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14 Sep 2020

Clinical Negligence

Measures to be taken across the world to prioritise patient safety

As the World Health Organisation prepares to mark World Patient Safety Day on 17 September, our head of clinical negligence, Ken Thomas, gives his views on why, this year, this annual awareness day is more important than ever.

“In May 2019, all 194 of the WHO member states endorsed the establishment of an annual Patient Safety Day to recognise ensuring the safety of patients as a global health priority.

“Fittingly, the theme for this year is ‘Health Worker Safety’ and the slogan is ‘Safe health workers, safe patients.’

“Never before have all health workers around the world been put under so much collective pressure as during the spike of the Covid-19 pandemic, the biggest challenge and threat that humanity has faced in centuries. Here in the UK, we all saw the distressing images of hospital wards full to bursting with patients suffering from coronavirus and read the upsetting stories of our over-stretched NHS workers who had to work under extreme pressure, with limited PPE or painful, uncomfortable masks, to treat unprecedented numbers of patients.

“In our line of work, we hear every day about cases where patients’ safety has been compromised and see first-hand the devastating impact that this can have on their lives. Clearly, stressful working environments such as those experienced this year in hospitals up and down the country may have made health workers more prone to errors which, in turn, could have led to patient harm.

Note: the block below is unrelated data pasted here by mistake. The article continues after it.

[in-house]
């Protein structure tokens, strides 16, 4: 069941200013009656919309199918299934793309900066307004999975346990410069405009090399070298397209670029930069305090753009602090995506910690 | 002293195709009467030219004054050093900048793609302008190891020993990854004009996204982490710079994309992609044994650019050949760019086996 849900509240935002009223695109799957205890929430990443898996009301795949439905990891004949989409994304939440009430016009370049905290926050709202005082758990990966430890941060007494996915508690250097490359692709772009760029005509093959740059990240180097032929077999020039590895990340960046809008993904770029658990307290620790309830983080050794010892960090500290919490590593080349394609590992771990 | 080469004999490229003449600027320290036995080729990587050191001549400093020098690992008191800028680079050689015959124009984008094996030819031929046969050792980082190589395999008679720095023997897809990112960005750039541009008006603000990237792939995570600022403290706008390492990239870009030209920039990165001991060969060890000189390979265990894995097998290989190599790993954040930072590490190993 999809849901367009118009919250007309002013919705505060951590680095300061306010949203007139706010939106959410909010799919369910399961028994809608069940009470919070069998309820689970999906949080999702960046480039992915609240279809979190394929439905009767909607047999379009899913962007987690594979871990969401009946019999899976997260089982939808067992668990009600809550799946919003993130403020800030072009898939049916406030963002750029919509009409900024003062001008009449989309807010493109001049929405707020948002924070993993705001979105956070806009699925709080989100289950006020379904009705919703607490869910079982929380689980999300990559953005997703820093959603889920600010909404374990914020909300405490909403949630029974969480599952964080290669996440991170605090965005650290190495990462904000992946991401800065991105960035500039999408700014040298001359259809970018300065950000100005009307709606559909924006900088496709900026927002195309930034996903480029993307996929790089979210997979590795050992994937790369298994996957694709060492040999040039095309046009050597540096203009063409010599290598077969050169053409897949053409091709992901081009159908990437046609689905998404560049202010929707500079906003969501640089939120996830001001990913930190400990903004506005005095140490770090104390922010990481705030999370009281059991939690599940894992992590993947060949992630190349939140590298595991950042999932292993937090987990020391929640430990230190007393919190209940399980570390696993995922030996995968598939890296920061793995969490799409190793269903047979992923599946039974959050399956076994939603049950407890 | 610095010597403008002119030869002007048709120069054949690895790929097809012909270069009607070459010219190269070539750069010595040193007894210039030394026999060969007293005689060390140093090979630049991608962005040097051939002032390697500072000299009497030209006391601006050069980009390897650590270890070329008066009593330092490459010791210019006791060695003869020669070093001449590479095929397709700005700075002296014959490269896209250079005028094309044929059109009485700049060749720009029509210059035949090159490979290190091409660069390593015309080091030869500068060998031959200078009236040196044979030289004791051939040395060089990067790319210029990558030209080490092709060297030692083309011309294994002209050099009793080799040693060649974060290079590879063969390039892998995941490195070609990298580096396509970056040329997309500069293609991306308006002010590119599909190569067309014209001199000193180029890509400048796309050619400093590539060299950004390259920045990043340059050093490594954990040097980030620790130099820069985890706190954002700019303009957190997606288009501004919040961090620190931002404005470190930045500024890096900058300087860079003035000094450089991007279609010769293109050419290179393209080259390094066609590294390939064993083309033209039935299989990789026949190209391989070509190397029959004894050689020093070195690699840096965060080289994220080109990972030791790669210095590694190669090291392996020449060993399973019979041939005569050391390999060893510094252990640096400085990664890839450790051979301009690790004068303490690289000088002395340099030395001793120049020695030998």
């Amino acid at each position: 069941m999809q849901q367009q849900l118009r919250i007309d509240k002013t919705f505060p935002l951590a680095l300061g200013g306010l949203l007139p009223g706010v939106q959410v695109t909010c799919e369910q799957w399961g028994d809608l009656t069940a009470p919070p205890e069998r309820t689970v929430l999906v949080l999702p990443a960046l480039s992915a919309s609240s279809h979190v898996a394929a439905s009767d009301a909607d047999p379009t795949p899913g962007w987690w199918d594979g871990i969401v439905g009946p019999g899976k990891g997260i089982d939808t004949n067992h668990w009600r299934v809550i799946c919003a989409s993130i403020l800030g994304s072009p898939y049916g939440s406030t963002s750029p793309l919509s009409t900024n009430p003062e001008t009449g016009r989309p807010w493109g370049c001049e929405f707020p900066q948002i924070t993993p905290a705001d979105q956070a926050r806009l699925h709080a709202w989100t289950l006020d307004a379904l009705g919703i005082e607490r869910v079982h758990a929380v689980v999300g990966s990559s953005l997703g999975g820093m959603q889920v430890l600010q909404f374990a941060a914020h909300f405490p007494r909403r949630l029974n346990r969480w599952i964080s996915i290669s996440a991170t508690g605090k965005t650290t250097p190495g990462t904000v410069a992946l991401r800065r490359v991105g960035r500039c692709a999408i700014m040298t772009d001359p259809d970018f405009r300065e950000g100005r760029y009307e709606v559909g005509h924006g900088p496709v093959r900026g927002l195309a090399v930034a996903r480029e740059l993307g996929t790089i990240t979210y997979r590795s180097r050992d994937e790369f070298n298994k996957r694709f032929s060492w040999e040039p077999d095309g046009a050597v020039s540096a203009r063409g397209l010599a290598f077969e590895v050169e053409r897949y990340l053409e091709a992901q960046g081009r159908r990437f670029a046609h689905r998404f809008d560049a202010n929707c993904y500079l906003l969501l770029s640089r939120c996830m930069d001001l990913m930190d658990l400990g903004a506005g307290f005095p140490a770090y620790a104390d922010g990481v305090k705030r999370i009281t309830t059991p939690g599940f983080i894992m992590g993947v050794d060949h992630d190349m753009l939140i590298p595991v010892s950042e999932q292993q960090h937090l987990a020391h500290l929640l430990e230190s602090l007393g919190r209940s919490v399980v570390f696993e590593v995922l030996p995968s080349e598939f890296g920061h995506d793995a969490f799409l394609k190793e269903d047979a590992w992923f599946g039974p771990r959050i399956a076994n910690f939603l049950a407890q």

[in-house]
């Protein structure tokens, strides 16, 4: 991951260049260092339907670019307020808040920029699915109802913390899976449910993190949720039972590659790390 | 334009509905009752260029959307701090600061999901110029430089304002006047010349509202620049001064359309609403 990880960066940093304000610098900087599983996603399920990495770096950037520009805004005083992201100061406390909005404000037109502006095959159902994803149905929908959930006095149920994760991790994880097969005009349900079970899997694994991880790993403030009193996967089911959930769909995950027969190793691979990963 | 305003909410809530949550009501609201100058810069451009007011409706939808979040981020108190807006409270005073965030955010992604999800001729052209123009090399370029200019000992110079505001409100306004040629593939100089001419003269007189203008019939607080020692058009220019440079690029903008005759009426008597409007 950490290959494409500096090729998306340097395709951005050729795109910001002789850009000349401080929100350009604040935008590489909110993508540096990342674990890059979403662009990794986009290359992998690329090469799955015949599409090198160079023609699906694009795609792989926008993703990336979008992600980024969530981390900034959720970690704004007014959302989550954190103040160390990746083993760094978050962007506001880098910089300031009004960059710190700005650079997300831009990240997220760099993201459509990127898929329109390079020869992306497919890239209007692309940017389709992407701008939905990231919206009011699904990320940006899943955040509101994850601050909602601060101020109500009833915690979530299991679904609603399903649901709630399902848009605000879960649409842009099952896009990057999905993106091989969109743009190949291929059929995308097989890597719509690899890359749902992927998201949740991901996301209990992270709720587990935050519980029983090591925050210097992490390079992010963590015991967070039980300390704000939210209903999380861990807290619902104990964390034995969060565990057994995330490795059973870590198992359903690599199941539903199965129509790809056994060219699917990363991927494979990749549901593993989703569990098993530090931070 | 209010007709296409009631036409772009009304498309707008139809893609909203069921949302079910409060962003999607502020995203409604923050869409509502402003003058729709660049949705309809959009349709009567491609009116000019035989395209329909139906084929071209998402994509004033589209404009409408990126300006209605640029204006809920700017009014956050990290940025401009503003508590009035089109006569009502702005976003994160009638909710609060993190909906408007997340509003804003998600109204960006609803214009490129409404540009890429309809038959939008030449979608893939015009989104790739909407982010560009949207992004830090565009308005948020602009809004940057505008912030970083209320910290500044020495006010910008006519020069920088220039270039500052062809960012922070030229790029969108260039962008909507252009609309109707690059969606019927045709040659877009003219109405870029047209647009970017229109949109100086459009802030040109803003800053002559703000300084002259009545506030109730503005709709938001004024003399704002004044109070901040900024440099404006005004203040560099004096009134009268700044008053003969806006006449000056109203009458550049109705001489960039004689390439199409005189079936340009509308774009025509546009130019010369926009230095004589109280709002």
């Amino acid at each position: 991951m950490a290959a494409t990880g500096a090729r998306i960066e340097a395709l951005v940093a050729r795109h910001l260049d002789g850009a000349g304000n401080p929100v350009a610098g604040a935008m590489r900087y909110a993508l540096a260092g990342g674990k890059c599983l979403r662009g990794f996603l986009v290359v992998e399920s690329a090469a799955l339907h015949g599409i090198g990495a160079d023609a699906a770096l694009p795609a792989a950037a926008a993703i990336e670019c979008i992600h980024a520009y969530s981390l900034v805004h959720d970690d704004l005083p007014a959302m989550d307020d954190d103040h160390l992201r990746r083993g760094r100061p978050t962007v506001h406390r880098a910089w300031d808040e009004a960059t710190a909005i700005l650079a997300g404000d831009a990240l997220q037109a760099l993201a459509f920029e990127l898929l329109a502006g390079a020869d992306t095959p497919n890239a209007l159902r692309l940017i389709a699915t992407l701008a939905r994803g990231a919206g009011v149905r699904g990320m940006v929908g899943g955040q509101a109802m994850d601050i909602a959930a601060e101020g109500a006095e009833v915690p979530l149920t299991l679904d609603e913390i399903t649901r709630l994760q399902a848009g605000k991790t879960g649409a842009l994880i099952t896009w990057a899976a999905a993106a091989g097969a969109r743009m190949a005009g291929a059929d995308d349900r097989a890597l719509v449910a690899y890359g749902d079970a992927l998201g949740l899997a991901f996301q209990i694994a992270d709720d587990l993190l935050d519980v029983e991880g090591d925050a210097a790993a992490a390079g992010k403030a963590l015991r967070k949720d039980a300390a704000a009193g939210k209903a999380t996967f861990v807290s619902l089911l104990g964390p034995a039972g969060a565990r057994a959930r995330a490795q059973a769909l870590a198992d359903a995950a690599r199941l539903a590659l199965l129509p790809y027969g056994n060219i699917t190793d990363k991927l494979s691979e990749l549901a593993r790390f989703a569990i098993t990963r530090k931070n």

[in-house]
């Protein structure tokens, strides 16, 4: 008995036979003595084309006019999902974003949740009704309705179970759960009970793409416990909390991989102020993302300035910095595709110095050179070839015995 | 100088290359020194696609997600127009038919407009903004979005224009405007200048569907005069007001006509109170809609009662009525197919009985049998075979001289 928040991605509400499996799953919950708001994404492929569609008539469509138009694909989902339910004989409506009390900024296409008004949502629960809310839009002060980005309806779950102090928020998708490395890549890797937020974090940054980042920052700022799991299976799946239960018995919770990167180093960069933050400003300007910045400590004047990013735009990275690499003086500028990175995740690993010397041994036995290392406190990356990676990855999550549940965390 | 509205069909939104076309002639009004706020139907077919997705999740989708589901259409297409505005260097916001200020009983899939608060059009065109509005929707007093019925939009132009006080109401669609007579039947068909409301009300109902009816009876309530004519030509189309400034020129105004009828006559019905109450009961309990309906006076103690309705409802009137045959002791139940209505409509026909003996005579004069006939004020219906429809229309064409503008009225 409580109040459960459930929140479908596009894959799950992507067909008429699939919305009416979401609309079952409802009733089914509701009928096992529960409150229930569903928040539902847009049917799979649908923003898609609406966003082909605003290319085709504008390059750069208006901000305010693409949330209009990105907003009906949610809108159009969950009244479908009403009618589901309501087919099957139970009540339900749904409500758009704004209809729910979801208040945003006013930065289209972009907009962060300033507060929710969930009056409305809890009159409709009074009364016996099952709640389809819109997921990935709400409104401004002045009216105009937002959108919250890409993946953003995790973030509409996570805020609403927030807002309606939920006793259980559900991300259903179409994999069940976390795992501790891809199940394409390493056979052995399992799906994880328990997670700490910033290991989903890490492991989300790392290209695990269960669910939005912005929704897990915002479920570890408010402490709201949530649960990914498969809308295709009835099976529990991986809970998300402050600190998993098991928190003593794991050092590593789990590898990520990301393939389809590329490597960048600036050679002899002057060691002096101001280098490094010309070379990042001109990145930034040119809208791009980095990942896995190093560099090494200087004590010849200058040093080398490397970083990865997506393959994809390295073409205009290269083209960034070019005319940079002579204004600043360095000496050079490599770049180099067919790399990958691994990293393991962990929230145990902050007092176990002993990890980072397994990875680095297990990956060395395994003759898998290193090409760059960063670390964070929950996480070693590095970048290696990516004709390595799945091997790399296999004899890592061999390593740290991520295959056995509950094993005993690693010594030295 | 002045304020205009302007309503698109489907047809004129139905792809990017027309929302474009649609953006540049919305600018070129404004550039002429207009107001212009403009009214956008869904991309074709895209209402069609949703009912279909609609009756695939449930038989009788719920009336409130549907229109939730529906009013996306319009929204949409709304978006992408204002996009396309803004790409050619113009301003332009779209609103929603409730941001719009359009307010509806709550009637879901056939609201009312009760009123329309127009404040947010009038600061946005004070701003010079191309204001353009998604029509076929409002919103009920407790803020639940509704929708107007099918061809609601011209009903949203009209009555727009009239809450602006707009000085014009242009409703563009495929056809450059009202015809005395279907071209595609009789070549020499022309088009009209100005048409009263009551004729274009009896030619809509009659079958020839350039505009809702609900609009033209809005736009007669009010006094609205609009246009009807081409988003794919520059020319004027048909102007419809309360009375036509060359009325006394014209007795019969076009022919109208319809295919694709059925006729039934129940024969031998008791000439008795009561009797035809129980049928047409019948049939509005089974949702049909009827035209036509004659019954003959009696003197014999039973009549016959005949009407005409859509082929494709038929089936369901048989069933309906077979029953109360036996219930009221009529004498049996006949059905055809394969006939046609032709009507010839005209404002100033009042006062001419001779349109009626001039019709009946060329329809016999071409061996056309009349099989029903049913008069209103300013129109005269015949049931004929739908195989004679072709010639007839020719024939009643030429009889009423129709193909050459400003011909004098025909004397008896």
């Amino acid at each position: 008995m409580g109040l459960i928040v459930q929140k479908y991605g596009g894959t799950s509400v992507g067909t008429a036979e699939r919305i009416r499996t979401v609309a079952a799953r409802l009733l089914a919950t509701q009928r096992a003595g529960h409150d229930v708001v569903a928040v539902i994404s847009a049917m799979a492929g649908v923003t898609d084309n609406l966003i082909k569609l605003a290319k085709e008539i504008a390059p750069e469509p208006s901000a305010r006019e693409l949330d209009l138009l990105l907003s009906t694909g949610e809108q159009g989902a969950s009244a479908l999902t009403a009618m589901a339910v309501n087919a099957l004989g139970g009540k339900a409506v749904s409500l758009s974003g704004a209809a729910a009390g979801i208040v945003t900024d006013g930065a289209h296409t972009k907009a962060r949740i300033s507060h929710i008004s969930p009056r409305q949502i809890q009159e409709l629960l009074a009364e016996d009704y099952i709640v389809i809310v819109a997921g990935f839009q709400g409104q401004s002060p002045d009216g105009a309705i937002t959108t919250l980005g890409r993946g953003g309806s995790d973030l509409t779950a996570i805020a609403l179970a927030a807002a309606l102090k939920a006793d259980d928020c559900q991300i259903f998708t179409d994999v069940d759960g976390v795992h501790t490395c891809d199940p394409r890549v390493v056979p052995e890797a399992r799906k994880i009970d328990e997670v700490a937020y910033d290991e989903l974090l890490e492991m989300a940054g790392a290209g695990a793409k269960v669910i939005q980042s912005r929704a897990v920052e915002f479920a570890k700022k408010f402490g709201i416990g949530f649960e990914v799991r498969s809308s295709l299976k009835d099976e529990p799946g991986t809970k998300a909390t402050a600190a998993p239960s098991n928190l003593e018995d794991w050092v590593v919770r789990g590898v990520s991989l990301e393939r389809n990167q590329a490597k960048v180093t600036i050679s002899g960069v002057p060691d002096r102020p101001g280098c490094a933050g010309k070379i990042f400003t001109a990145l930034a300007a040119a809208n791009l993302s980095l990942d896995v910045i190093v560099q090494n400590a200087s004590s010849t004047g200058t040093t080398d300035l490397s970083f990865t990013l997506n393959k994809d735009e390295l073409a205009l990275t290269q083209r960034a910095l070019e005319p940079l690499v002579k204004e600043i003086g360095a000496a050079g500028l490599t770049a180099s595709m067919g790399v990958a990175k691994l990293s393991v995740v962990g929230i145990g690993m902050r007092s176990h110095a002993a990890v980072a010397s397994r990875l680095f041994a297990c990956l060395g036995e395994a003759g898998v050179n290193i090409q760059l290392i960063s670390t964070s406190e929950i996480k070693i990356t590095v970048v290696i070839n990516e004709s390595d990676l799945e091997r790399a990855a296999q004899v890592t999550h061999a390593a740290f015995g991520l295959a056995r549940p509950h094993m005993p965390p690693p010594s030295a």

“We fully support the WHO’s efforts to improve the safety of health workers themselves, not only for their own good but also to ensure the resulting safety of the patients they are treating.

“The first draft of the Global Patient Safety Action Plan, which outlines the actions that are to be taken to ensure patient safety over the next ten years, was published at the end of August. Its vision is ‘a world in which no patient is harmed in health care and everyone receives safe and respectful care, every time, everywhere’ and it details a range of measures that it wants to see taken to achieve this vision.

“One particularly concerning consequence of the Covid pandemic is that even though we are now, thankfully, back down to a manageable number of cases being treated in our hospitals, people’s fears about contracting the virus and lack of trust in the safety of healthcare environments has unfortunately led to many people missing vital medical treatment or not checking out potentially harmful medical concerns.

“During the lockdown, we all put rainbows up in our windows and clapped every Thursday night to show our support and appreciation for the NHS, so as we approach this Patient Safety Day, let’s support its principles through our actions. I’d urge everyone who has a medical issue that they are concerned about not to just hope it will go away but instead, consult the relevant healthcare professional to get the advice and support they need, to avoid any delays with diagnosis. Stringent measures are being taken to contain the spread of the virus in all healthcare settings but if you are concerned about going to the doctor’s surgery or hospital in person, there are a number of alternatives in place.

“As we hope this annual day will highlight, the safety of both healthcare workers and patients should be a huge priority in healthcare settings across the world and despite the massive challenges we are all facing as a result of the pandemic, every patient’s basic right to be treated safely should never be compromised.”

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